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Observer pattern? Where do i get examples of this in Java (i know google but was hoping for some personal insight also.)

On to a proper explanation of my issue:

i have 3 forms/windows. "board" is the main form that loads as the application.

"chat" is where the text chat takes place.

"network" is where network connection is established.

i have the game (connect4) working locally and i would like to implement a networked version of it also.

my idea is maybe it is related to Observer pattern to have a thread (or something) monitoring network state during runtime and update the chat and board forms of the current network status as well as delivering received data from the network.

are my ideas valid? or how should i go about establishing network and network status updates throughout the application?

thank you for your input.




EDIT: is there a book on Java Observer pattern any one can recommend?

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3 Answers

up vote 0 down vote accepted

In this instance the chat and game windows would be considered Observers. You'll want to implement an interface called something like Observers (the java API has a native Observer pattern at java.util.Observer but you can implement your own) and have your chat and board window implement them. You might have it look like:

public interface Observer 
public void postUpdate(String newData); 

postUpdate is a function that all of the Observers will need to define, and both these classes and anything else you want to include later will need to implement Observer, like:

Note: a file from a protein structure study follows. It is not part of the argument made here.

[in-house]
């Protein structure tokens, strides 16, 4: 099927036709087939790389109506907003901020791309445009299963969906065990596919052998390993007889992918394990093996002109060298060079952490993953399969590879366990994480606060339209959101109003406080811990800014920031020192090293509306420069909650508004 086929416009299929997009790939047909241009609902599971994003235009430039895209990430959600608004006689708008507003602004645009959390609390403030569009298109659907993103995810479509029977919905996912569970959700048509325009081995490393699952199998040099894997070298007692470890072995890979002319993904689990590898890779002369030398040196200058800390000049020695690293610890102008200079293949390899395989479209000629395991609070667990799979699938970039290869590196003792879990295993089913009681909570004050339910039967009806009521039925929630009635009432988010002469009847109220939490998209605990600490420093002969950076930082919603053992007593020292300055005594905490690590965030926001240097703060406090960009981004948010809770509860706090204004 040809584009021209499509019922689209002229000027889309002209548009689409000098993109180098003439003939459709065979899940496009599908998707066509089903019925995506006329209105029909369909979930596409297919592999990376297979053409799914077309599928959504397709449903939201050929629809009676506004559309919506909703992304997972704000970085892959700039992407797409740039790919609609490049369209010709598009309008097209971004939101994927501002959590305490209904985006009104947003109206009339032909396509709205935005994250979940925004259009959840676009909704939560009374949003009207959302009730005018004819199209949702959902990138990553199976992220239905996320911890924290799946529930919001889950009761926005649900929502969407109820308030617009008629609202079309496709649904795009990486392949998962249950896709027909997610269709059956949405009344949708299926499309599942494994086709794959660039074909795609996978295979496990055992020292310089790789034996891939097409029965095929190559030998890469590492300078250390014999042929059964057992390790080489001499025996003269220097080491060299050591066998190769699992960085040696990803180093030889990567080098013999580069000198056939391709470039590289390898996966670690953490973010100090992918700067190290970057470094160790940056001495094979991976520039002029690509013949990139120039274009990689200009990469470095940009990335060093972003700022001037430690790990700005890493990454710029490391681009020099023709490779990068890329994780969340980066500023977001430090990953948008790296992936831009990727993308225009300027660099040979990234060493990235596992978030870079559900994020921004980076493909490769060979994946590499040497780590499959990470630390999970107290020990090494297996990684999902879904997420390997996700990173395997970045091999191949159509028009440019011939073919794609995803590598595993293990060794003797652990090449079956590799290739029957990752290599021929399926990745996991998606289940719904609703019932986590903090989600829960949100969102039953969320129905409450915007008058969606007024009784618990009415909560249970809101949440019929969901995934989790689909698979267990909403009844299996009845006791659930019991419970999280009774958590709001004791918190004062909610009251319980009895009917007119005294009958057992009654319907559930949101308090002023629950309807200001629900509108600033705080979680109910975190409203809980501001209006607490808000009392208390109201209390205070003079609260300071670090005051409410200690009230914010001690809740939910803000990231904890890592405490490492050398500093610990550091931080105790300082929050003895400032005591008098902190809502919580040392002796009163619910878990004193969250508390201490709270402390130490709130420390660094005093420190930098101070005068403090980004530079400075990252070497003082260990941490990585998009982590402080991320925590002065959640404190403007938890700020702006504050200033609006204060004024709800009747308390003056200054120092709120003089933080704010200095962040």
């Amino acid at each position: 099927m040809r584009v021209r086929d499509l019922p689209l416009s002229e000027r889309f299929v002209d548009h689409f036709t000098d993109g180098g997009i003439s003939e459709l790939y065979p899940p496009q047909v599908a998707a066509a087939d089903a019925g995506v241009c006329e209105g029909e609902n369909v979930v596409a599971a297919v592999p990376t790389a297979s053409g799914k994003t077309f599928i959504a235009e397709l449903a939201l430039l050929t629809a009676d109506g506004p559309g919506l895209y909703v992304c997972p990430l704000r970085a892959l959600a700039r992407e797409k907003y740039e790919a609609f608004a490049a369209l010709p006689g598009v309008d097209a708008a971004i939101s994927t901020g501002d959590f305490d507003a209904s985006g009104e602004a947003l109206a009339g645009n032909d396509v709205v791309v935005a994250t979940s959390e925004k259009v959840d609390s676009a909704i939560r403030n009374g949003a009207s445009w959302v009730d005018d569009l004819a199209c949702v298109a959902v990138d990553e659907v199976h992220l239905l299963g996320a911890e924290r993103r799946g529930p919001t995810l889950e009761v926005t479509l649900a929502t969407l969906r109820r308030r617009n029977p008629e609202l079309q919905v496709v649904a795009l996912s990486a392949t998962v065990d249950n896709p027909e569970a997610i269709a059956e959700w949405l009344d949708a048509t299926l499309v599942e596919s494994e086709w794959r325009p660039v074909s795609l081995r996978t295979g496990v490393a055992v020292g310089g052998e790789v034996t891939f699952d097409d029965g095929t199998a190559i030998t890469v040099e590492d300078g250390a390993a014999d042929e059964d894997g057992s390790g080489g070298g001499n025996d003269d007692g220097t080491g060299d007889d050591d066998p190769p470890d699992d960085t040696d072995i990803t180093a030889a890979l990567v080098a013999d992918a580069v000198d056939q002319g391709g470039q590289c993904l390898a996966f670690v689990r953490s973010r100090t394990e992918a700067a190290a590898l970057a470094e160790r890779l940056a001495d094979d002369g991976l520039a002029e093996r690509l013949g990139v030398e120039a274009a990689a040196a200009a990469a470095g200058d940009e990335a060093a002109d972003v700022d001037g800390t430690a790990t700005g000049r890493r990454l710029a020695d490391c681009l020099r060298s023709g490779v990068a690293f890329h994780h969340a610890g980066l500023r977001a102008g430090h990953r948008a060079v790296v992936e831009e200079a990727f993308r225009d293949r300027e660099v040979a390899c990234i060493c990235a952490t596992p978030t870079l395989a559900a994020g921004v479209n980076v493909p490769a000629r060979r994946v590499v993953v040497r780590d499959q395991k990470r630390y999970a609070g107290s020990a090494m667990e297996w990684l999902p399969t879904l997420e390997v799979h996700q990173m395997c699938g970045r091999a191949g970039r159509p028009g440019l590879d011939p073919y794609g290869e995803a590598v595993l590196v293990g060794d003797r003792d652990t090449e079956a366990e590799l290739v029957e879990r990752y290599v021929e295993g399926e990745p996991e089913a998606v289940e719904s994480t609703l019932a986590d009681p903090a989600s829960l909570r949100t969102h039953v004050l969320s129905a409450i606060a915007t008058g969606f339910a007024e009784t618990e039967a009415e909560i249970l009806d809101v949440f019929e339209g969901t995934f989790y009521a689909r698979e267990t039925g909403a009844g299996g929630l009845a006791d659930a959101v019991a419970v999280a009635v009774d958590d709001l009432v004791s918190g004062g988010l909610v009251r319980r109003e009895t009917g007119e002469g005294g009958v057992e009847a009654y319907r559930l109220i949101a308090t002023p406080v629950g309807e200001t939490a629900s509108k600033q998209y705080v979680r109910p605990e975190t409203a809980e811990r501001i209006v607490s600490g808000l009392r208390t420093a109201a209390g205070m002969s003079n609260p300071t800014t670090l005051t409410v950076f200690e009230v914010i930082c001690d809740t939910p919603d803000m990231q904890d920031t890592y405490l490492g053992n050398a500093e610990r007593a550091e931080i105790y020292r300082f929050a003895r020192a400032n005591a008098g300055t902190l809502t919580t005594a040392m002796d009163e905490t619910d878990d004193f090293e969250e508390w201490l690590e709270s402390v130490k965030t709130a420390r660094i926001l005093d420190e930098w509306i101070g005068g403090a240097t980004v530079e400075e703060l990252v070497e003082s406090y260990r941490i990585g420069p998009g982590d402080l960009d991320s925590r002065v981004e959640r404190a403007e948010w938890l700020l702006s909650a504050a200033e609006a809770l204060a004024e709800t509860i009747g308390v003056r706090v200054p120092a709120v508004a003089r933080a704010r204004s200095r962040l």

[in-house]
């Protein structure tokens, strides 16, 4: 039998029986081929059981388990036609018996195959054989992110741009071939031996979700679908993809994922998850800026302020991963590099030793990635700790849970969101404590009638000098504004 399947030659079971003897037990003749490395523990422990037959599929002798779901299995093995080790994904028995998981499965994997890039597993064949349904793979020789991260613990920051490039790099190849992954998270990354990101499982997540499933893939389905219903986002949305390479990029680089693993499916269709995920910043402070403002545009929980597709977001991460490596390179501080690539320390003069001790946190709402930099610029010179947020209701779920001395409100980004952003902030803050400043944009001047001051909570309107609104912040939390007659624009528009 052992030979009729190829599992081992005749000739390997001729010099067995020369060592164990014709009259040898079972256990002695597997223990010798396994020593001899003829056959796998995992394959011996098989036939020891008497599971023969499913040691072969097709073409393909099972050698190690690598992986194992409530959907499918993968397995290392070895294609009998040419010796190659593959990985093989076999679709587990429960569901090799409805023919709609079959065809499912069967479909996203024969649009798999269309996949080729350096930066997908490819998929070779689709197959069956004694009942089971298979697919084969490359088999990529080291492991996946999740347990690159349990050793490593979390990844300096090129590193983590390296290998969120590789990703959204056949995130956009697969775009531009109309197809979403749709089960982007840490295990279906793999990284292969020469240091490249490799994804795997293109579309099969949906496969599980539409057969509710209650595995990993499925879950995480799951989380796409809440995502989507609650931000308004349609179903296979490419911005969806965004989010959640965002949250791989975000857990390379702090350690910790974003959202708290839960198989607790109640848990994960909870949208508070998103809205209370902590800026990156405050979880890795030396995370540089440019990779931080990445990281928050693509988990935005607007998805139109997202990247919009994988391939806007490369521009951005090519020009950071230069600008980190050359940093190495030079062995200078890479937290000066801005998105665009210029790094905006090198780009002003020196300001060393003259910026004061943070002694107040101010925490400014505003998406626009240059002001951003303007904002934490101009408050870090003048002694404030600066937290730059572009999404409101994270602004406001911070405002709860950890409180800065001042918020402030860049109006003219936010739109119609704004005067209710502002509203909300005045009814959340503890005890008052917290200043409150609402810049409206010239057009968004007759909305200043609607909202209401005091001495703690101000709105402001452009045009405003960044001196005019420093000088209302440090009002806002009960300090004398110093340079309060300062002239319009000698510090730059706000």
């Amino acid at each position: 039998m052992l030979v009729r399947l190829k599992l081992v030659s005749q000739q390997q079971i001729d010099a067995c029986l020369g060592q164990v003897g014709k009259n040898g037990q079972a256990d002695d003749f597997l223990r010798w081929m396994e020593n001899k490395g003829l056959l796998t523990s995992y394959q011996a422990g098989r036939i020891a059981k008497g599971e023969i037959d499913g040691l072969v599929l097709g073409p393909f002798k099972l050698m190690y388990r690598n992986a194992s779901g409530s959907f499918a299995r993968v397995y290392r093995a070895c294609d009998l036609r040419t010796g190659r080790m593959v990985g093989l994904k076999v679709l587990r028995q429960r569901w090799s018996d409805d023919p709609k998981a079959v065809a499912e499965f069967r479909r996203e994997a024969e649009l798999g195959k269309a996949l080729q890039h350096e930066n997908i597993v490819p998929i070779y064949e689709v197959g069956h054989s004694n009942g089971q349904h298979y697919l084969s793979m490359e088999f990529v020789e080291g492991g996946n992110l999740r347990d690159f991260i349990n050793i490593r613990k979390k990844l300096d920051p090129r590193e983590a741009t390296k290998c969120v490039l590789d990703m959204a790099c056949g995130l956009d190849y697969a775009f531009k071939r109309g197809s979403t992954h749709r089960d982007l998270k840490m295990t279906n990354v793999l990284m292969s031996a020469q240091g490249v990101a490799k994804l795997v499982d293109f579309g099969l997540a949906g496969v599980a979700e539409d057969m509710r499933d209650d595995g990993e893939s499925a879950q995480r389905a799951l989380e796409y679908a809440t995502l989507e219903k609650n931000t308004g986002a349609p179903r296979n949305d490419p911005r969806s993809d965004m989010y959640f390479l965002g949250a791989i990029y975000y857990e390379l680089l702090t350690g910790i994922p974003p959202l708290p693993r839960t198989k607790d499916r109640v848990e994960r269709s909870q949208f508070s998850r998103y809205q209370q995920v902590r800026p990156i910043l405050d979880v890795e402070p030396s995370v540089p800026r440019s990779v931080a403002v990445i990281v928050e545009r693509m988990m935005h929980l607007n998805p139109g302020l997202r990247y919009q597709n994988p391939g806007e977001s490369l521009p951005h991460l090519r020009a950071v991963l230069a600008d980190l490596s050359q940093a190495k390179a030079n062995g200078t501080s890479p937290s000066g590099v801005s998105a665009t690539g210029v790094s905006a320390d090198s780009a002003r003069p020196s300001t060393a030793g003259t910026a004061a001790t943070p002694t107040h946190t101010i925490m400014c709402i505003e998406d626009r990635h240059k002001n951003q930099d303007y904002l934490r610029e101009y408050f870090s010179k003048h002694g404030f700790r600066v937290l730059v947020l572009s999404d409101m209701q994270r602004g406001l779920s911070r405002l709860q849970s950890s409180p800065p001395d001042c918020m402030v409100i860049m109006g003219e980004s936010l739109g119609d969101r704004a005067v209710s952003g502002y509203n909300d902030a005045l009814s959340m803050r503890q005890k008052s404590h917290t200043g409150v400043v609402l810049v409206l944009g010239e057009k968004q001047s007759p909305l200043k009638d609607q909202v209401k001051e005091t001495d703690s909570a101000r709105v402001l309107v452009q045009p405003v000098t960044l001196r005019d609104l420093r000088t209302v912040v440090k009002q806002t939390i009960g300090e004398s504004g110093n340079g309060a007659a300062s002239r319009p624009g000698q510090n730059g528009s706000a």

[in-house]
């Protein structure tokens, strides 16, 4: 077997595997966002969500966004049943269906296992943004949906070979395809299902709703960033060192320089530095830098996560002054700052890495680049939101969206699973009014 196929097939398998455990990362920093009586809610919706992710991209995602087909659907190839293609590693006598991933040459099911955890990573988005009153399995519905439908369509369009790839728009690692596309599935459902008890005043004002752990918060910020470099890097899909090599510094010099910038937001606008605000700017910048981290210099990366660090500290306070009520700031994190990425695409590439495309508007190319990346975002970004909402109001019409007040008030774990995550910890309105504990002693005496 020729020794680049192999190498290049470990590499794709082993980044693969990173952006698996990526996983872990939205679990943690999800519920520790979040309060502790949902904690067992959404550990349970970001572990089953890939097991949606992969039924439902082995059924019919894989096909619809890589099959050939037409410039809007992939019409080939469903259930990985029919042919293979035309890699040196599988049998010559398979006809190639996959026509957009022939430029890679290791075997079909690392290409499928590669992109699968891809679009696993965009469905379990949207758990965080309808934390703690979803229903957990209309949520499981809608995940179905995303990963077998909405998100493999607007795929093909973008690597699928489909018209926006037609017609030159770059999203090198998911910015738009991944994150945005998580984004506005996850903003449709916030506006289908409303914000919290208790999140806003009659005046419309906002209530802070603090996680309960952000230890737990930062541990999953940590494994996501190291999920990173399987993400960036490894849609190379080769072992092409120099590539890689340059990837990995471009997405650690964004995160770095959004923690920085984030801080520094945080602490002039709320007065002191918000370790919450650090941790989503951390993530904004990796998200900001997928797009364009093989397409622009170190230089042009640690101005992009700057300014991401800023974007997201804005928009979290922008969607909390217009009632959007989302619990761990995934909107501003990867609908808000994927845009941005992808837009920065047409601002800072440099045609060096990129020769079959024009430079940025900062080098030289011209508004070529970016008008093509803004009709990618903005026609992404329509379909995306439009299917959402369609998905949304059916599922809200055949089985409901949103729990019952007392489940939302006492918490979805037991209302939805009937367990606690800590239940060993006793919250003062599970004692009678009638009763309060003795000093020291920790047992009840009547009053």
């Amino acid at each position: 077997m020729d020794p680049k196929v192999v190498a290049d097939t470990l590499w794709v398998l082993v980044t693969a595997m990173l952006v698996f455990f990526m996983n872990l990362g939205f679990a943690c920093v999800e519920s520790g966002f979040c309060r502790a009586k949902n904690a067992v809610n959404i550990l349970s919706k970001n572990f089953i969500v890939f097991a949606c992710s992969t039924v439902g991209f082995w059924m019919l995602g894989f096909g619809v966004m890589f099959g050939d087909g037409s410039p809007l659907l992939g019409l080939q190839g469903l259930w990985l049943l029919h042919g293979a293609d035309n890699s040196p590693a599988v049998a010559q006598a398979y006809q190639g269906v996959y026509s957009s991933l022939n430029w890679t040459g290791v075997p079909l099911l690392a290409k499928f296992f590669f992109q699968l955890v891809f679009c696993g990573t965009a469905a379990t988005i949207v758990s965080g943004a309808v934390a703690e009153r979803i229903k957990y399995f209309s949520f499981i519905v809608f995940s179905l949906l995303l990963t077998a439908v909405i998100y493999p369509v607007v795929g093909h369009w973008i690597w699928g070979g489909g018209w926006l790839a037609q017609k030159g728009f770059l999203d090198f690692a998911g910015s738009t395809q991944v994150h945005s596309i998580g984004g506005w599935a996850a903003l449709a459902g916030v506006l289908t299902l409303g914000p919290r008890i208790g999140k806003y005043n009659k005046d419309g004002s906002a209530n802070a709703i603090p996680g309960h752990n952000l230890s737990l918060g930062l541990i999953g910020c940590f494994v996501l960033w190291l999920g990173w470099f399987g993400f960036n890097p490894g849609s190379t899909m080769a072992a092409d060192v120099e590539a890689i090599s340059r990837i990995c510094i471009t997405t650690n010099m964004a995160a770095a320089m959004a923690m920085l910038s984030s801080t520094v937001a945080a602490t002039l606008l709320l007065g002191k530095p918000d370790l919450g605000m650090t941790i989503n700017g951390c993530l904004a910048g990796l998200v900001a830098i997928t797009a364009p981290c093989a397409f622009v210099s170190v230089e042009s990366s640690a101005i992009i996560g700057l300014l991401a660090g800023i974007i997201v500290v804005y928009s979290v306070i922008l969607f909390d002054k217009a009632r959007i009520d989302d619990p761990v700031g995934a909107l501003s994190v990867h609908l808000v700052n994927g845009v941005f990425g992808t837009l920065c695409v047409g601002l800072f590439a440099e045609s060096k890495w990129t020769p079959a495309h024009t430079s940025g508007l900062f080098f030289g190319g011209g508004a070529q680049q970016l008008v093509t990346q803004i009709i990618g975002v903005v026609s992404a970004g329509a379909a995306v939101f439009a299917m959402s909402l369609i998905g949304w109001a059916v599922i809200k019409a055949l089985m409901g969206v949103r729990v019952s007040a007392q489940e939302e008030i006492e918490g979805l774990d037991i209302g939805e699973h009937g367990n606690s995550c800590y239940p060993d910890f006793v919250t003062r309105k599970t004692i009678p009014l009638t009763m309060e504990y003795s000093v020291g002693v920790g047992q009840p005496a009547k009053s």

public class ChatWindow Implements Observer
//bla bla bla

Then, in your network class, you'll want a method like

public void addObserver(Observer newObserver)
//Do something here to add the new Observer to some list of Observers, maybe a
//List<Observer> or something?

Then, during initialization, you will want to want to call the addObserver function from each Observer you want to have watching it, and have some logic in your network class to update everybody who has registered by calling their postUpdate functions. In this case I acted as though you want to send them a String containing new data, that is only one option. You could also have it pass nothing and just act as notification that an update has occured in which case the Observers will be responsible for checking if the data they care about from the network has changed; or maybe you could have it pass some data representing what exactly has been updated on the network, such that the class could know if it cares about what has changed (for example, the gameboard might not care if the only change has occured to chat data, so it won't bother doing anything else).

You may find best success investigating Head First Design Patterns, in terms of books.

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thanks. your input has been of great help. –  iTEgg May 5 '10 at 18:22
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The observer pattern is often referred to as event listeners in Java. You might want to search for that as well.

Your idea seems valid, although you will need to delve in more technical details at some point. Are you implementing your network communication using RMI, Caucho, HTTPInvoker?

Anyhow you need the game "server" to be able to publish updates to all players. This can be implemented using polling or by passing an object over the network.

There are some good references right here on StackOverflow - check this one and that one also. That should get you going.

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I have found this one very helpful for learning GOF design patterns from a Java angle. I found it more accessible than the GOF book since I'm a java developer.


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